Creating Transactional Web Pages
One of ASP's most interesting new features is full support for transactional Web pages. Transactional Web pages enable developers to create complete COM+ applications for the Web without the use of components. Transactional Web pages began under IIS 4 but finally reach their true potential under IIS 5. It's now possible to create solutions that have many of the same advantages of component-based solutions but that are written completely in script.
Understanding Transactional Attributes
The key to creating transactional Web pages lies in a special COM+ application named IIS Utilities. This application contains the four ASP ObjectContext components. Each component corresponds to a different transactional attribute.
The secret to starting a transaction in an ASP page is to use the @TRANSACTION directive. This directive is analogous to the transaction properties that you set for a COM+ component in an application. The @TRANSACTION directive is always placed as the first line in any ASP page; otherwise, an error is generated. When you use the directive, the operations performed in any page are treated as a unit and function in much the same way as work performed by a conventional COM+ component. The @TRANSACTION directive has the following values:
@TRANSACTION=REQUIRES_NEW—The ASP page will always initiate a new transaction. This new transaction can enlist other ASP pages if those pages also support transactions.
@TRANSCTION=REQUIRED—The ASP page will initiate a new transaction if one doesn't already exist. However, it might participate in transactions started by other pages.
@TRANSACTION=NOT_SUPPORTED—The ASP page never initiates a transaction. This is the default for all ASP pages that don't specify an @TRANSACTION directive.
@TRANSACTION=SUPPORTED—The ASP page can participate in transactions started by other pages. However, if no transaction exists, a new one won't be started.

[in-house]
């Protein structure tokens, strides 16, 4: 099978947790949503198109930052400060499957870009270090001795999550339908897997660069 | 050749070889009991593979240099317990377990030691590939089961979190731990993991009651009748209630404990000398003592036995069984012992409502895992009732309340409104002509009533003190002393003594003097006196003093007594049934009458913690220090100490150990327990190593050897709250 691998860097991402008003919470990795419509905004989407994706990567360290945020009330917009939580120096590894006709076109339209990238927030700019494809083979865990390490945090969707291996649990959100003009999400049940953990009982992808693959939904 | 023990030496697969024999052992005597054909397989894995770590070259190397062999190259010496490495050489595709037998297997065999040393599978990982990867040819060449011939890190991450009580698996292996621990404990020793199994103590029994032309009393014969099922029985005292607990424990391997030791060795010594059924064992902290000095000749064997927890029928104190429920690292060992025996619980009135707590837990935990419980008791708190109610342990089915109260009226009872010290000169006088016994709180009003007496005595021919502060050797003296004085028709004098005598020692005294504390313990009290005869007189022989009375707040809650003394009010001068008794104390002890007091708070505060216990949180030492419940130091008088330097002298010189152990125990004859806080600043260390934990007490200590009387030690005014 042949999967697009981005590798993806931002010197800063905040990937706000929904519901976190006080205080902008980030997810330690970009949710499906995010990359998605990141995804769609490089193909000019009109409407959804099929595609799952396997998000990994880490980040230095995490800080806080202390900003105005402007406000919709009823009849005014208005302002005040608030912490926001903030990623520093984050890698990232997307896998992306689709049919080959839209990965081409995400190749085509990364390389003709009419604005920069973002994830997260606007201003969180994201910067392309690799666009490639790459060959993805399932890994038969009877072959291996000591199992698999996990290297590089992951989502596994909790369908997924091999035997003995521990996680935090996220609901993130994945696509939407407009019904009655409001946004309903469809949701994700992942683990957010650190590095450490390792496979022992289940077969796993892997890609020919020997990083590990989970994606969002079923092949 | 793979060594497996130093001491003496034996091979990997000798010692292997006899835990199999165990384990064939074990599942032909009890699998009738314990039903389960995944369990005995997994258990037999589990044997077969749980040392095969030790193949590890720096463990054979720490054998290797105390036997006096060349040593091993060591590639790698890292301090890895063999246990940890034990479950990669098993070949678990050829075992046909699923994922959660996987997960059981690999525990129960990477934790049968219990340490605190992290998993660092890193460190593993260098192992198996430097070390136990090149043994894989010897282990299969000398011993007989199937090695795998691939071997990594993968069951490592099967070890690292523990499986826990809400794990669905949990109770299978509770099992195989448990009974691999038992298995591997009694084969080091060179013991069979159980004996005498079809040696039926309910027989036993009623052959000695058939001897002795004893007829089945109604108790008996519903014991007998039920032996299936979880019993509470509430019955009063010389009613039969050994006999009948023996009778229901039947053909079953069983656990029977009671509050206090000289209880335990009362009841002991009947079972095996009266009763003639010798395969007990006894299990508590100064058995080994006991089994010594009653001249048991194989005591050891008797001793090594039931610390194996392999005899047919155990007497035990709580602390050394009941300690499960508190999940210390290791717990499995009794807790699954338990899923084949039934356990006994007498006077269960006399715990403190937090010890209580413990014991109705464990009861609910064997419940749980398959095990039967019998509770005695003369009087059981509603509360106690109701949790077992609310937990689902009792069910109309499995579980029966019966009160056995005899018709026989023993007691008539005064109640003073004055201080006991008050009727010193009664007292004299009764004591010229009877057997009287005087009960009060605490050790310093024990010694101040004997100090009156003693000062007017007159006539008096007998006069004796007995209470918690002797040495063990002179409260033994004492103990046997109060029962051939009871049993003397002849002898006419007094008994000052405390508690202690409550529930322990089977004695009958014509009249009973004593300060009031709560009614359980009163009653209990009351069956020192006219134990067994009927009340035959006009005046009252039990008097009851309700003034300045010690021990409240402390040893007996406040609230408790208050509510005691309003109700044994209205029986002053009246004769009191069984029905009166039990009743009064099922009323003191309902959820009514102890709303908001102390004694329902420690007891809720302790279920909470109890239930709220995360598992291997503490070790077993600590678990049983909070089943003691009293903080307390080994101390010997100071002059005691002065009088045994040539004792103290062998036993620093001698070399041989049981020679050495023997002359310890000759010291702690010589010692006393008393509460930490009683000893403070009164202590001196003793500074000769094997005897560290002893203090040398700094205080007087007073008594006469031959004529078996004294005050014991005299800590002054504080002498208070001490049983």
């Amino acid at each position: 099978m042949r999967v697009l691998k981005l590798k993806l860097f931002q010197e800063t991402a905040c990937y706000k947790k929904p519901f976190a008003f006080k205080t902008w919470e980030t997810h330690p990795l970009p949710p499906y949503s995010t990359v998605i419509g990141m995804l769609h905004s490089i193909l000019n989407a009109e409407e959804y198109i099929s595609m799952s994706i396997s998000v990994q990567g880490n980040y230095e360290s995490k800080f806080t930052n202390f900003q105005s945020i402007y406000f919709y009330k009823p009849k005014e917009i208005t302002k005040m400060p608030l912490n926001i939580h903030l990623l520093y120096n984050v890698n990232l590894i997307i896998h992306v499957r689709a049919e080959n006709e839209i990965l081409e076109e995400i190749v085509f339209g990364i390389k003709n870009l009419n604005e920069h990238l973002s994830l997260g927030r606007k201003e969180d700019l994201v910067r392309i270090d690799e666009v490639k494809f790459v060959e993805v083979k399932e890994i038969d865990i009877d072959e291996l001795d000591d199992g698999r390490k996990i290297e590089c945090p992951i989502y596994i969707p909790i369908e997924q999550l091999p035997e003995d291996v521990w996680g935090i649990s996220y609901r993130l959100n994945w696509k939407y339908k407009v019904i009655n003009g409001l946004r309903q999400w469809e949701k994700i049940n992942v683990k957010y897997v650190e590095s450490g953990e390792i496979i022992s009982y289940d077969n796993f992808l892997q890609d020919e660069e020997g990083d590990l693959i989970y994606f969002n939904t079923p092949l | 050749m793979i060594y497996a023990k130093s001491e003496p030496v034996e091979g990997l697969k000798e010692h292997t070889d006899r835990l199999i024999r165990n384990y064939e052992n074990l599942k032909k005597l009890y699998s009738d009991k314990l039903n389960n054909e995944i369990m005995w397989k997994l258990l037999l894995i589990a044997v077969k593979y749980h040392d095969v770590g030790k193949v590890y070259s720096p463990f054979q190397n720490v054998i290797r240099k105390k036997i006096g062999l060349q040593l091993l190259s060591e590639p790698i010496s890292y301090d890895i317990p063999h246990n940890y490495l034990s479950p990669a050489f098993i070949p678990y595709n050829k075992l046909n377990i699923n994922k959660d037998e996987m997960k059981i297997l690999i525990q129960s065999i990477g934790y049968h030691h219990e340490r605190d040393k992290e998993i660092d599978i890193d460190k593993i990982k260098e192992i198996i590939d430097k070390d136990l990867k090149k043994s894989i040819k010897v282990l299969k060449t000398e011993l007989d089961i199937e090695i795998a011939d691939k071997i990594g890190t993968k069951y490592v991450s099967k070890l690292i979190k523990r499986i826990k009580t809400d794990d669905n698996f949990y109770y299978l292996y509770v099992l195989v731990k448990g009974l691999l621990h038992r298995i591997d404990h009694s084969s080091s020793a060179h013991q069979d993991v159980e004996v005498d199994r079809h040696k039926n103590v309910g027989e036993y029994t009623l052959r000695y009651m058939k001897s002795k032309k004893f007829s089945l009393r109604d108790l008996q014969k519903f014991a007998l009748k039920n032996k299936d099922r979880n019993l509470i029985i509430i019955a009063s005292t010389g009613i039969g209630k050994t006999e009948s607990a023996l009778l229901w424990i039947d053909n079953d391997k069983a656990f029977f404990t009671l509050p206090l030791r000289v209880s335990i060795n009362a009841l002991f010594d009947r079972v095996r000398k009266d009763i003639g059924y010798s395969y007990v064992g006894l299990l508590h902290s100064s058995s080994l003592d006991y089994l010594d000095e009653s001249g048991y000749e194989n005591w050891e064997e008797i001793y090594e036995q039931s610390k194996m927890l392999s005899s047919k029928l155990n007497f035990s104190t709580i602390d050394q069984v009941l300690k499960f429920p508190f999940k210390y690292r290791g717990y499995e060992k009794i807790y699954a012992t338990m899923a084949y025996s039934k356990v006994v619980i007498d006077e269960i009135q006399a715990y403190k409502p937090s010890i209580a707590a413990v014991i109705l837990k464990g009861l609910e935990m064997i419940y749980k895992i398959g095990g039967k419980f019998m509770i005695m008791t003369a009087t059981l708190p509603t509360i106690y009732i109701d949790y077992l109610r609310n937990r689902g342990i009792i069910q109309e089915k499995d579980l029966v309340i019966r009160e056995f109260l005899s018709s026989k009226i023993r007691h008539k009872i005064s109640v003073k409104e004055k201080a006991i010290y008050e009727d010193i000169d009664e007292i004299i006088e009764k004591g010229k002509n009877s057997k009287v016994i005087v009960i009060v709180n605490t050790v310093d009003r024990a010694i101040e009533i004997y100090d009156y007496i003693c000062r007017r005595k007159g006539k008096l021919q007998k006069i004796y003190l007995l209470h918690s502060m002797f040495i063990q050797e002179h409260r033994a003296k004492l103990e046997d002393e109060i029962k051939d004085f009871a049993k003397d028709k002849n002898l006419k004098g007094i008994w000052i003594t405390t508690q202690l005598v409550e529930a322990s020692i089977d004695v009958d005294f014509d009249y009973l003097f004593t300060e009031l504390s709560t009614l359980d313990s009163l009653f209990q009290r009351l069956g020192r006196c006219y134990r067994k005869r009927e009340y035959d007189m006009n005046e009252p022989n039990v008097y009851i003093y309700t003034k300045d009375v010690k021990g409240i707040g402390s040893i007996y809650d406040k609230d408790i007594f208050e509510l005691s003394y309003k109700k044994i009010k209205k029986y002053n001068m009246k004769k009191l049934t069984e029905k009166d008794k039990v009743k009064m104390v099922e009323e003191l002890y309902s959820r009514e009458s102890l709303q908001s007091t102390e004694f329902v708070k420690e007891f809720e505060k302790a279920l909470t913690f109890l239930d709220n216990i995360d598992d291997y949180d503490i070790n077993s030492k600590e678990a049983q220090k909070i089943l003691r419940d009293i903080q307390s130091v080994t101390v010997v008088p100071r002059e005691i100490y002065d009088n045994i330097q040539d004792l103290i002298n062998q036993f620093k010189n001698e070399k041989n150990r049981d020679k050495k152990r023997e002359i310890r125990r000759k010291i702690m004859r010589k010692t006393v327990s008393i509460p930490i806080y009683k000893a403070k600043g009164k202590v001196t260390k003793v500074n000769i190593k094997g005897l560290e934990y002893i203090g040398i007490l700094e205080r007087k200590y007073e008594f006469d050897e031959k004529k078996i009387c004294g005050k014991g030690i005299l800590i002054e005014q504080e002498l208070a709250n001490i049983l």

When the ASP page is set to start a transaction, all work done by script code in the page is part of the transaction. All work performed by the page will succeed or fail as a batch. Commits and rollbacks of the work are automatic. Similar to a conventional COM+ component, script pages aren't required to specifically call a SetComplete or SetAbort method to commit or roll back transactions. Instead, ASP provides two transaction events that notify the page of success or failure: OnTransactionCommit and OnTransactionAbort. A transactional Web page can code both OnTransactionCommit and OnTransactionAbort event handlers that are automatically executed when the transaction succeeds or fails. This means that you can format response pages to users that indicate success or failure. The code in Listing 1 shows a template that you can use for initiating a single-page transaction.
Listing 1 A Simple Transaction Template
<%@Transaction="REQUIRES_NEW" Language="VBSCRIPT" %> <%Option Explicit%> <HTML> <HEAD> </HEAD> <BODY> <% 'Perform Work 'Database Operation #1 'Database Operation #2 Sub OnTransactionCommit Response.Write "<H1>Success!</H1></BODY></HTML>" End Sub Sub OnTransactionAbort Response.Write "<H1>Failure!</H1></BODY></HTML>" End Sub %>